Yesterday we had some local government officials stop by for a tour of our church facility. They wanted to see the space because the city is doing construction in the neighborhood, and they would like to use some of the empty offices at our church for the employees managing the construction. As we walked through the building, one of the men in the group mentioned that he had been raised in church, but as an adult, he had lost interest in church. Consequently, he hasn't been to church in over 15 years. So I did what every pastor would do in that situation: I invited him to come to our church. He responded by asking, "Is The Harvest spirit-filled?”
It's not a completely uncommon question for a pastor to get, but it did take me by surprise this time because we were in a group of several businessmen, so it’s not really a normal question to get in that type of setting. But I was thankful for the opportunity to talk more about the Harvest, and what God has called us to do as a church. And when it was all said and done, he said he would give The Harvest a try when all of the Covid19 virus stuff is over.
The whole experience was very much out of the ordinary, and it left me pondering the phrase he used: "filled with the spirit". I know that when some of us hear that phrase we react with caution or skepticism because we've seen strange things take place in the name of the Holy Spirit. And those experiences can leave us thinking, "If that's being filled with the Holy Spirit, then I don't think I want it." But as I reflected on my interaction with this businessman, and as I saw how God worked outside of my plans to encourage this man to return to church, I was reminded of the fact that being filled with the Holy Spirit doesn't necessarily always involve an “emotional experience”.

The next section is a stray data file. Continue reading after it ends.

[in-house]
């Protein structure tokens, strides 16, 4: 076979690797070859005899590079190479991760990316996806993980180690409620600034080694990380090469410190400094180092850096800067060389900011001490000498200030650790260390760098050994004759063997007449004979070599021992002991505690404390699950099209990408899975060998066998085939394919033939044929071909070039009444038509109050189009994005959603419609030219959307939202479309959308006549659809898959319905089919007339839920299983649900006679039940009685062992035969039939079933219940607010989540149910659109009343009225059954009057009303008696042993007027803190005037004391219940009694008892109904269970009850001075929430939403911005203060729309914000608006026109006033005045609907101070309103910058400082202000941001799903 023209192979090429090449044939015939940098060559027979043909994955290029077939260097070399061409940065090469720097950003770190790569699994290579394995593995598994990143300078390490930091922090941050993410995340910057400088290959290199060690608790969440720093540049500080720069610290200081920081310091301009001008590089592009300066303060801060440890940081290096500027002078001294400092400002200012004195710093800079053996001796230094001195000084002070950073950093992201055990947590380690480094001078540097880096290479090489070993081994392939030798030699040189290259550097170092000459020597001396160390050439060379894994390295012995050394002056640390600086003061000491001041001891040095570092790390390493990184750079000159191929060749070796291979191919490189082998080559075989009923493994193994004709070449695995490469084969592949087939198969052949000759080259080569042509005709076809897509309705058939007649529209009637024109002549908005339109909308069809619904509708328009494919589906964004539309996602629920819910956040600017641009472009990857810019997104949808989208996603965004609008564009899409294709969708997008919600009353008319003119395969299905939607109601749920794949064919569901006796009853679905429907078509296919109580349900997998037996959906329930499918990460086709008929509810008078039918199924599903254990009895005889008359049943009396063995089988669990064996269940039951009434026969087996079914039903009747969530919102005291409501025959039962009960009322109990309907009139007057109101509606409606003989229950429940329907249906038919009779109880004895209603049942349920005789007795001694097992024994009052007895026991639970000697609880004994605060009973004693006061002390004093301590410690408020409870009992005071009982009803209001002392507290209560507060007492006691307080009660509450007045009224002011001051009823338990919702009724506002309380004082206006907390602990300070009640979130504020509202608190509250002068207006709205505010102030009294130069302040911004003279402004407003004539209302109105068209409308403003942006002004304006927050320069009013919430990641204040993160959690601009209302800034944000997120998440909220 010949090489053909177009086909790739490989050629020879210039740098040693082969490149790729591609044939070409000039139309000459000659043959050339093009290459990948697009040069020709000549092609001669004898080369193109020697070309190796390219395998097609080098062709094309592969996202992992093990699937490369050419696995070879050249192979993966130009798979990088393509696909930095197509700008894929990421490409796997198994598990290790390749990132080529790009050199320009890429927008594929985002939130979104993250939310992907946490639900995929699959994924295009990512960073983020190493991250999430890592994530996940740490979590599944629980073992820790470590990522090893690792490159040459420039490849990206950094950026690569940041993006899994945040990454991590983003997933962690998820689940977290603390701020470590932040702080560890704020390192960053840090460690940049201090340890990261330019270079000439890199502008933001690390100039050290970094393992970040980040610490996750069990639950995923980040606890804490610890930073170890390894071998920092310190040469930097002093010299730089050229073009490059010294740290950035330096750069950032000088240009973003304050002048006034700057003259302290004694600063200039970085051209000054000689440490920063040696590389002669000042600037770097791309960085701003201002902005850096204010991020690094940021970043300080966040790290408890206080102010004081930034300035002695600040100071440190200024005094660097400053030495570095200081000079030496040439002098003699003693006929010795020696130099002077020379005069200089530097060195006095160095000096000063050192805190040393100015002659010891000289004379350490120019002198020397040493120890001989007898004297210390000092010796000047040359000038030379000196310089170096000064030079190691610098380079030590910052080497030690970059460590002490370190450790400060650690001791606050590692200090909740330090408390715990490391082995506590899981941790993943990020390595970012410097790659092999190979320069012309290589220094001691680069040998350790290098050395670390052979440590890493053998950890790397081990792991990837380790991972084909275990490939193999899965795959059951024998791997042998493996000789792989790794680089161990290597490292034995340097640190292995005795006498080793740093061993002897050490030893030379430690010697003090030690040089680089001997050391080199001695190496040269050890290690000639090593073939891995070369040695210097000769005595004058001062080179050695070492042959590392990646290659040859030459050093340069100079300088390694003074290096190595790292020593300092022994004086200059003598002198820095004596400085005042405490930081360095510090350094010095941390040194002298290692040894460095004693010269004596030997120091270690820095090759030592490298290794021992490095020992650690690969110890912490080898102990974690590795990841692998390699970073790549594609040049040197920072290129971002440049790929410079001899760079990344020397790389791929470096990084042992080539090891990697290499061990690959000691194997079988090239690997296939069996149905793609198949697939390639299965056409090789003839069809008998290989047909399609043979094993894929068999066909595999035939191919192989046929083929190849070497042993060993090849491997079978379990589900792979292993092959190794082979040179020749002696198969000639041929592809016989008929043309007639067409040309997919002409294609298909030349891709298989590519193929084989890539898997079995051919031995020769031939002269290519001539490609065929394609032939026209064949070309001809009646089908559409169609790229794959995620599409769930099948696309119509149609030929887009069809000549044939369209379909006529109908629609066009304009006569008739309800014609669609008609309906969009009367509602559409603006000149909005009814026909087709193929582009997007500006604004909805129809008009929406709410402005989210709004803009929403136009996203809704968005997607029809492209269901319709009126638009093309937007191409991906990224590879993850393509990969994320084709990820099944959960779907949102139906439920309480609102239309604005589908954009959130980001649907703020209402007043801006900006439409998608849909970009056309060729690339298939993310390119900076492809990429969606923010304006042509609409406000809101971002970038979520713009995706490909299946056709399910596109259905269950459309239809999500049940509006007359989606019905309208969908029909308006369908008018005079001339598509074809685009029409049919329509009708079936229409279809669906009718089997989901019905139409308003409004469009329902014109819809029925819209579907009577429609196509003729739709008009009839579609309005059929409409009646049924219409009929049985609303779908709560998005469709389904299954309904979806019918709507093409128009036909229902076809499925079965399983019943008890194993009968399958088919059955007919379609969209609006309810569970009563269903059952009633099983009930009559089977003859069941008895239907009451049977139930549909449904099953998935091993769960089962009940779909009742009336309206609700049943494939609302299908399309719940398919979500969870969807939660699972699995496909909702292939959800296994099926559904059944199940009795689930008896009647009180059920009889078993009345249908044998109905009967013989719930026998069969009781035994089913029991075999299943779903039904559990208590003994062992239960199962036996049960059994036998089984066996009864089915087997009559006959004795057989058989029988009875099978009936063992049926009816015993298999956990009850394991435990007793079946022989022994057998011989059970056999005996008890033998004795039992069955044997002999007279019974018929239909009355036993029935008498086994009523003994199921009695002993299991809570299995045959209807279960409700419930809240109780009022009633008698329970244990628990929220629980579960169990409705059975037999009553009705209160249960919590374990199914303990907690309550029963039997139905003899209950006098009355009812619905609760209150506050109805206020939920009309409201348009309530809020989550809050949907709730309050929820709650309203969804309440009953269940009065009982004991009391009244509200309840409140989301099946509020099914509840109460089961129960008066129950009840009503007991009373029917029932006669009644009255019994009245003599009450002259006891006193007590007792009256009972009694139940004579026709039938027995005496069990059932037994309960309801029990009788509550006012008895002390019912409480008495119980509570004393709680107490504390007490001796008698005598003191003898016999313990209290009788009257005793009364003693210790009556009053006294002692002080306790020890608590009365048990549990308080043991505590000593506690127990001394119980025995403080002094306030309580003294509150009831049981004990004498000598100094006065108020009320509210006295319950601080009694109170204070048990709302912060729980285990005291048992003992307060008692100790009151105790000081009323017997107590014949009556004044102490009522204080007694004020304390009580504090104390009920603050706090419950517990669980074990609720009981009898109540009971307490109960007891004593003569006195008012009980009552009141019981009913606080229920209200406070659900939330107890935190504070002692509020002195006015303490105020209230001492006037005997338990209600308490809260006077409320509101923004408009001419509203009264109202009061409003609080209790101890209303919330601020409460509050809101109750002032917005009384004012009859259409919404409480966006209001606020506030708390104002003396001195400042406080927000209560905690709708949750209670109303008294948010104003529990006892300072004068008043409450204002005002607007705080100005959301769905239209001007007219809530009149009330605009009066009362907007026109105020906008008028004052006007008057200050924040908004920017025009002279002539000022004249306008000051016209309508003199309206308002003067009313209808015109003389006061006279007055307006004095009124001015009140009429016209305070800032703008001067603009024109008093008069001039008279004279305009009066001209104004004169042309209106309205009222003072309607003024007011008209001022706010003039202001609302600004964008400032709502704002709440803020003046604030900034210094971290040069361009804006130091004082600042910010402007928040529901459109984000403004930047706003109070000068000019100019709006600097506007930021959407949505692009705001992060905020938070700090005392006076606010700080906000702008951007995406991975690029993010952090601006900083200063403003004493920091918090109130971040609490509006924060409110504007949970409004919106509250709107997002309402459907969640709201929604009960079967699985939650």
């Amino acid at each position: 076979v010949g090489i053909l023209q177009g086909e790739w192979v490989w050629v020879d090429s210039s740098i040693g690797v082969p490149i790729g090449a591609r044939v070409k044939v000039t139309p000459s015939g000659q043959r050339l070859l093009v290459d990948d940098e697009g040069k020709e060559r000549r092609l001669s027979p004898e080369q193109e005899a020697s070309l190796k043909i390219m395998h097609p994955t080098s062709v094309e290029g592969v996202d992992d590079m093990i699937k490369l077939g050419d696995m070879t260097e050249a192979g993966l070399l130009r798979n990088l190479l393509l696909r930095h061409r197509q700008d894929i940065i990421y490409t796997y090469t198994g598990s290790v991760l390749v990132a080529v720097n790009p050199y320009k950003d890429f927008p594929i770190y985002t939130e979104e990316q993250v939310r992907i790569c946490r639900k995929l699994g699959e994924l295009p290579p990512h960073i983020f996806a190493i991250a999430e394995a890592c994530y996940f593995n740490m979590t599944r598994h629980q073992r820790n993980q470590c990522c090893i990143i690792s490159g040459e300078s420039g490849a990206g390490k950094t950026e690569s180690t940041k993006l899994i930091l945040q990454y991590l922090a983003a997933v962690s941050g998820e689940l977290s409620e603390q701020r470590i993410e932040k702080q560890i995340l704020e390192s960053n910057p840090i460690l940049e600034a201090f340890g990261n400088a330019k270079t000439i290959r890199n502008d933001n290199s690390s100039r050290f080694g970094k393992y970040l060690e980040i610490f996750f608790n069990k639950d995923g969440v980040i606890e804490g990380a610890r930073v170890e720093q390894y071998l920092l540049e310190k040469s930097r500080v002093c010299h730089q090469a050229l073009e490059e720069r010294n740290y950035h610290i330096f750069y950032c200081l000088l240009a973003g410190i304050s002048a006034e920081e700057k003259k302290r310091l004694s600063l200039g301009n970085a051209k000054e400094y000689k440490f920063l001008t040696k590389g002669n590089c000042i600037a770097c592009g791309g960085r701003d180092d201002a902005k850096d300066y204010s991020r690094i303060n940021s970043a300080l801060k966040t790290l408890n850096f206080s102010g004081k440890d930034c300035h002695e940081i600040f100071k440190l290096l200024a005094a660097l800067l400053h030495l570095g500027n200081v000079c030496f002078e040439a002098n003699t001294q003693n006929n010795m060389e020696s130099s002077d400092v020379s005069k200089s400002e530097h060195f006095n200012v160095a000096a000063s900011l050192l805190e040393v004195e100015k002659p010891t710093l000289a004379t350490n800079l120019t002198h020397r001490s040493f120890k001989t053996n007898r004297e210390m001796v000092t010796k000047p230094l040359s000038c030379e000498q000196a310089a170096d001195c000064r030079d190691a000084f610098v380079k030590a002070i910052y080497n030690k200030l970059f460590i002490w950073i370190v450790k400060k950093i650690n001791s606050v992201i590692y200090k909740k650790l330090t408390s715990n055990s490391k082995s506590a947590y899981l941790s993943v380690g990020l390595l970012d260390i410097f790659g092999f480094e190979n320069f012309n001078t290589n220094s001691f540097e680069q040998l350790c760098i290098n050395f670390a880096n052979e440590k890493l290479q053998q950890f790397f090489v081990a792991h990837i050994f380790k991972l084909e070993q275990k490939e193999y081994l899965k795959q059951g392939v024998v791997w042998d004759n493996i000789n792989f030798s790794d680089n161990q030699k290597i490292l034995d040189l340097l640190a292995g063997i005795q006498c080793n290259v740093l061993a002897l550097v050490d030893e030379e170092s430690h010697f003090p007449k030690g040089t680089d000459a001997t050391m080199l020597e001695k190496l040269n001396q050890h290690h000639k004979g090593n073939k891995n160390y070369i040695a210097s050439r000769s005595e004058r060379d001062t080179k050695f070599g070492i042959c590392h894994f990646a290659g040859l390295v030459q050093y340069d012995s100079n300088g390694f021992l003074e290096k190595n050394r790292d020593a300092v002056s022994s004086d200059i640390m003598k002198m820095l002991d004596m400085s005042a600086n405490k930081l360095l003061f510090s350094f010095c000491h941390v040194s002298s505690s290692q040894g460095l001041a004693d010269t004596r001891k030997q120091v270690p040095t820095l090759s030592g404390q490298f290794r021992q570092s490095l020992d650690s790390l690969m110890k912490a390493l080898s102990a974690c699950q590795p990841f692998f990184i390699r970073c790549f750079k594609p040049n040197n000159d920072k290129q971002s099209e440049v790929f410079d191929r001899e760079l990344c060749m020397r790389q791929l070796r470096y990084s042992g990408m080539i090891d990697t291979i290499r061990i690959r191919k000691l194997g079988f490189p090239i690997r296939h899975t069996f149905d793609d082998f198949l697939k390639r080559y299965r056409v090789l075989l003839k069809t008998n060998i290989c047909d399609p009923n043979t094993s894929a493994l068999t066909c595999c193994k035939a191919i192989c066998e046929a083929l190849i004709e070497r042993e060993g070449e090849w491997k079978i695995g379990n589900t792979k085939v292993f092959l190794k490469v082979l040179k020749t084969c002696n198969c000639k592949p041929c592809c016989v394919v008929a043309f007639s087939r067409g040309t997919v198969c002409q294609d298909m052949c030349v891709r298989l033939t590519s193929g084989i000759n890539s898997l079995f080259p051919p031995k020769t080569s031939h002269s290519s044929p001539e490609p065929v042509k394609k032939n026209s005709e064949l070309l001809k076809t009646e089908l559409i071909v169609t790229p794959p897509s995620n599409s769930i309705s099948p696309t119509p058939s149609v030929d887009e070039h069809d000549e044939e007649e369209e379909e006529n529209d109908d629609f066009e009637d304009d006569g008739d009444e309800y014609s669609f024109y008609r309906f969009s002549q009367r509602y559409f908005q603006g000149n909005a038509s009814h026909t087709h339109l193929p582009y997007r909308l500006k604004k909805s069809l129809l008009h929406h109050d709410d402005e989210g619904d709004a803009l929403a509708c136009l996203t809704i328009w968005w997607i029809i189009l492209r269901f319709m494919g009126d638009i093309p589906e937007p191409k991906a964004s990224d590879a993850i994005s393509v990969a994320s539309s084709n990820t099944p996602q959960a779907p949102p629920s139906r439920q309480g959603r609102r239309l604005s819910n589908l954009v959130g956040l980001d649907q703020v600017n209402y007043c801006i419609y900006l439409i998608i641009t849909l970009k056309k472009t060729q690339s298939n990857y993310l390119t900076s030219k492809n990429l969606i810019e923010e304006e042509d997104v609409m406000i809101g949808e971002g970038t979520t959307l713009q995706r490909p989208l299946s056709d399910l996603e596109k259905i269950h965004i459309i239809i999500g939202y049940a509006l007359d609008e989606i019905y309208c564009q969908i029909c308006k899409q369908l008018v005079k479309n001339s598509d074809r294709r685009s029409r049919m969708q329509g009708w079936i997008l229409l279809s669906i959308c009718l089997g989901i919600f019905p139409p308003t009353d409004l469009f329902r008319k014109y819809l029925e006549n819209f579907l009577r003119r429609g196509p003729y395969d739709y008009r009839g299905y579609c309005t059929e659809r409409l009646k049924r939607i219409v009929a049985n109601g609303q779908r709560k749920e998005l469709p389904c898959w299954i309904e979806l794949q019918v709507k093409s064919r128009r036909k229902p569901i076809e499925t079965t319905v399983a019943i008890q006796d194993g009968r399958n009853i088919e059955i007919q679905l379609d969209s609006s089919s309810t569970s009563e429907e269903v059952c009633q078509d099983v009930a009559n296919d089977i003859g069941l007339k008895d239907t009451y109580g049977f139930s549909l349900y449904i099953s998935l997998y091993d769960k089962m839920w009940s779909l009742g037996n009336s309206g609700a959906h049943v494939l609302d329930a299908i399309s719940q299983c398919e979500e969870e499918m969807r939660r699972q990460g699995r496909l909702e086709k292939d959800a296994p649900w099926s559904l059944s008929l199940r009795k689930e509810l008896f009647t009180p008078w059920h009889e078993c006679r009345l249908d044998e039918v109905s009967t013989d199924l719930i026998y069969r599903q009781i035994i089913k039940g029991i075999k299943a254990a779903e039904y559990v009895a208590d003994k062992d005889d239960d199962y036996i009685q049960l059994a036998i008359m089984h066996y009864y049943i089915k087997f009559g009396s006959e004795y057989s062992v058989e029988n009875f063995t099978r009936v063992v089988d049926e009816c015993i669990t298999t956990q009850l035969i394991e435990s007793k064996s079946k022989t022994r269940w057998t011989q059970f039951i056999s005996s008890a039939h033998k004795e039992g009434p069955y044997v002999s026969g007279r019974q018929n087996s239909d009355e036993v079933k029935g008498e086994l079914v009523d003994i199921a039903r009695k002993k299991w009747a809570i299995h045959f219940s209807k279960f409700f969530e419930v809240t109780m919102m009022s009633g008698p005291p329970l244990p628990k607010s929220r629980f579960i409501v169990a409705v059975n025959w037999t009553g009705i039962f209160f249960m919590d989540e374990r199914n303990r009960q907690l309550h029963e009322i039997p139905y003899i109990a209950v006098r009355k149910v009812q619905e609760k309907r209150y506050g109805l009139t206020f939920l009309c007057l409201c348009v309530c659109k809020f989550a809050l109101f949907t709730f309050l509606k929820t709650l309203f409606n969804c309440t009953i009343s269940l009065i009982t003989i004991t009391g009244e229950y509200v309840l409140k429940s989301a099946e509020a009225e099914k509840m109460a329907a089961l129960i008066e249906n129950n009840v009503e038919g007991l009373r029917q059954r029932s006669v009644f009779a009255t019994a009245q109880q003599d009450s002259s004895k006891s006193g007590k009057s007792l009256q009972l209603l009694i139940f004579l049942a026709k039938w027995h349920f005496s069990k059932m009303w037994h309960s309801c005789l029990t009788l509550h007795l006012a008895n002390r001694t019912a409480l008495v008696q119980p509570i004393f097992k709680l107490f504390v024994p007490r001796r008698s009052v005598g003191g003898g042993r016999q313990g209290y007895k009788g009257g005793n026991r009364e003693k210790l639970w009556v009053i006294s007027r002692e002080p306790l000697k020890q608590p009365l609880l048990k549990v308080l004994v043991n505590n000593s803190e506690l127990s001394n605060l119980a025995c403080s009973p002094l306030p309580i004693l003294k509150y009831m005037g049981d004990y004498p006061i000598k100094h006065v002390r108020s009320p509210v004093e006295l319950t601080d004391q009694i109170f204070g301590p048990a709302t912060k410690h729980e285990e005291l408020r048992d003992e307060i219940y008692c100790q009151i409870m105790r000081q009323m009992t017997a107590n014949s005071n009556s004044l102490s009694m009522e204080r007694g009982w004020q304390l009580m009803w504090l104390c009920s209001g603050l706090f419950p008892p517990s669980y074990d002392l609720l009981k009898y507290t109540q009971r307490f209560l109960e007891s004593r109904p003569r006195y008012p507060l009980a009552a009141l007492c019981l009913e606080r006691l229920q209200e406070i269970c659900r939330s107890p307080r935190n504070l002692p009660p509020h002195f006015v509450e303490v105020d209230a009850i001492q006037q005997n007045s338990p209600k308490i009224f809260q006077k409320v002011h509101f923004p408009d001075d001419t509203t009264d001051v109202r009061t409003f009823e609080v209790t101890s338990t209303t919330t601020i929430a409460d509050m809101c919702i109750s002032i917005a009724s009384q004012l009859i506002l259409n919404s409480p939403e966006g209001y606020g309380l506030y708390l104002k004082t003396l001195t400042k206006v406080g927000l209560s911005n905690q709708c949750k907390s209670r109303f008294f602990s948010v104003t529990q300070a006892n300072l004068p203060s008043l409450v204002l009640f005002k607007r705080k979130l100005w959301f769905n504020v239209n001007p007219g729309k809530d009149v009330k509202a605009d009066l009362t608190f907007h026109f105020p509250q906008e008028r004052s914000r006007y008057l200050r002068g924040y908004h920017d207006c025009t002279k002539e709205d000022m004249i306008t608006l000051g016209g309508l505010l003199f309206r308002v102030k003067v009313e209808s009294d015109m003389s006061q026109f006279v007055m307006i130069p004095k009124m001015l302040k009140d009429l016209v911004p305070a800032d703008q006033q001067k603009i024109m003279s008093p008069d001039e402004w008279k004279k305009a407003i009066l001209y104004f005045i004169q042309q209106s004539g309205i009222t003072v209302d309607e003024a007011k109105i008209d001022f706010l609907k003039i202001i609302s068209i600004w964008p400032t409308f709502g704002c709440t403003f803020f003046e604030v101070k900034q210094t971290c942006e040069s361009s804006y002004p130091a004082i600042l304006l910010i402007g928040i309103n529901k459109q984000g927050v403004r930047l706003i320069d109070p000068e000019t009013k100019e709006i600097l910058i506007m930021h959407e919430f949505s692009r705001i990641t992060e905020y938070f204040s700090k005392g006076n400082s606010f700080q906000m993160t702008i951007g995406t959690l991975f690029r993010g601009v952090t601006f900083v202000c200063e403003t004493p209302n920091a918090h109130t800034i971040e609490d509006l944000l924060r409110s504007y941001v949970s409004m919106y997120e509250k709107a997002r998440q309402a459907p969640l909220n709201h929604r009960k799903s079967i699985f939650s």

Ephesians 5:17 puts it like this, "Don’t act thoughtlessly, but understand what the Lord wants you to do. Don’t be drunk with wine, because that will ruin your life. Instead, be filled with the Holy Spirit.” The word "filled", as it's used here, carries with it the idea of wind filling the sail of a ship, and in this capacity, the wind carries the ship along. So to be "filled with the Spirit" means that God "fills our sails", and guides us through life. So in that way, we are led through life by the Holy Spirit. That's exactly what was happening in my conversation yesterday - God's Spirit was guiding it.
However, it doesn't end there, because in the original language used in Ephesians 5:17, the idea of being filled with the Spirit also carried with it the meaning of being "permeated". So it was also used to describe something like salt permeating meat to flavor and preserve it. And that's how it is with us, as God wants His Spirit to permeate our lives in what we say, think, and do. That means being "filled with the Spirit" is not limited to one, isolated instance. Instead, it's about God's Spirit infusing every aspect of our lives. He saturates our prayer life, our worship life, our personal life, and our business life.
To be "filled with the Spirit" is to walk through life with every thought, every decision, and every act under God's control. So today, let's commit ourselves to being filled and controlled by God's Holy Spirit. Let's ask God to permeate our lives and direct our thoughts so that all we do and say will glorify Him.